Clothier falls on his sword in Dalgety shake-up

Dalgety, the Winalot and Felix pet food group, has been laid low by a combination of the BSE crisis and the mis-managed integration of the Quaker European pet foods acquisition in 1995. Now, after two profits warnings in four months, it is parting company with its chief executive and selling two main businesses. Around pounds 200m will be returned to long- suffering shareholders as a result.
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Dalgety bowed to the inevitable yesterday when it announced a radical shake-up of its under-performing portfolio along with the resignation of its chief executive, Richard Clothier.

Mr Clothier, chief executive since 1993, was on a two-year contract and will be in line for a pay-off of up to pounds 600,000. He will be replaced by Ken Hanna, finance director, who joined Dalgety in May. The company is expected to look outside to replace him.

Mr Clothier, who has spent the last 20 years at Dalgety, made his decision to quit at the weekend after the completion of a 10-week strategic review of the group's operations. The company said his departure was "by mutual agreement".

Dalgety chairman Sir Denys Henderson said: "He felt that the strategy was changing and the results had been disappointing. He took the honourable course to fall on his sword." He denied that the pay-off, which is subject to mitigation, represented a reward for failure even though Dalgety's shares have underperformed the market by over 60 per cent during Mr Clothier's tenure. "We are meeting the obligations in the contract as it is proper to do. I think he was disappointed and inevitably a little sad. But someone has to carry the can in these circumstances."

As part of the strategic review, Dalgety yesterday put two of its four main businesses up for sale. Buyers are being sought for its food ingredients business and Martin Brower, the US distribution operation that services McDonald's, the fast-food giant. The proceeds will be used to reduce pounds 255m of debt and to return around pounds 200m to shareholders. The slimmed down company will concentrate on three divisions: pet foods, the Pig Improvement Company and agricultural supplies.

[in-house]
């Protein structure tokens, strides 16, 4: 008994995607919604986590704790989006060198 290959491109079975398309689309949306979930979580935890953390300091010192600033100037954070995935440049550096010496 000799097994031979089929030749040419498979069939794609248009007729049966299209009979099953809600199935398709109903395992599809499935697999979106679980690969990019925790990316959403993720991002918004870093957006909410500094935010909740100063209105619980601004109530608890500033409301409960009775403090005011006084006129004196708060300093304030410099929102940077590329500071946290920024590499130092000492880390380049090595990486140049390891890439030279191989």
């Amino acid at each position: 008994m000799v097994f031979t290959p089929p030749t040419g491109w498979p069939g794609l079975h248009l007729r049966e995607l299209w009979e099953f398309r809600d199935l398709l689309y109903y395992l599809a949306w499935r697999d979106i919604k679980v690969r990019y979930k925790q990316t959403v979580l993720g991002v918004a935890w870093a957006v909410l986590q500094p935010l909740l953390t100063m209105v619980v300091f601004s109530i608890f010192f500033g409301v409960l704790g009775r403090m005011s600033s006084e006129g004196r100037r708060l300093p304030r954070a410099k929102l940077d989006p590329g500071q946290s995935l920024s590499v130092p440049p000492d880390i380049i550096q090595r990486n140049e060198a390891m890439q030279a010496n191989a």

The disposal could raise pounds 300m to pounds 400m, analysts said. Dalgety has appointed Lazards to find buyers for the food ingredients business. Interested parties could include Kerry Group, the Irish food company, at a price of up to pounds 200m. The flour milling operation, part of the food ingredients division, could be of interest to Green Core, the American group which has been expanding in the UK, and Associated British Foods. Analysts expect a price tag of around pounds 125m

The sale of the Martin Brower business, which will be overseen by Morgan Stanley, could attract an American buyer or management buyout. The business could be worth up to pounds 90m, less a substantial tax charge.

Mr Hanna said Dalgety would remain a substantial business with pounds 2bn of sales, 8,000 employees and the number two in the pounds 5bn-a-year European pet food market.

Though analysts welcomed the decision to introduce more focus in the business they said the key to its success would be its bid to restore the pet foods division to better financial health. Sir Denys said the pounds 440m acquisition of Quaker's European pet foods division had been right but that the integration had been too slow. Costs were too high and production record had been poor, he said.

The company pointed out that Dalgety has successful pet food brands such as Winalot and Felix and has 25 per cent of the European pet food market. It ranks behind Mars, whose Pedigree Petfoods division dominates the European market with a share of around 45 per cent. Nestle, the number three, has just 7 per cent.

"If they can't get a decent return on it [pet food], they don't deserve to own it," said David Laing of Henderson Crosthwaite.

Failure to improve the pet foods opertion would probably result in a takeover of Dalgety, ending 100 years of independence. However, analysts said a strike was unlikely at the current share price.

The shake-up at Dalgety ends a dismal year for the company which has been characterised by a poor share price performance, large exceptional provisions, two profits warnings and a cut in the dividend by a third.

The year's results to June were in line with the July profits warning. Adjusted profits, before exceptionals, fell from pounds 102m to pounds 66.2m. Pet food profits collapsed by pounds 12m to pounds 26.4m due to supply chain costs which included the closure of three factories with the loss of 300 jobs. A further 300 will go in a shake-up in Europe.

There were pounds 138m of exceptional costs including a cash element of pounds 41m. Of the exceptional charges, pounds 64m was for a re-organisation of the pet foods division and pounds 12m related to the direct costs of BSE. The full-year dividend was 14.5p against 22p last year.

Sir Denys said he would be seeing institutional shareholders today to present the results of the strategic review. The shares closed 0.5p higher at 274.5p.

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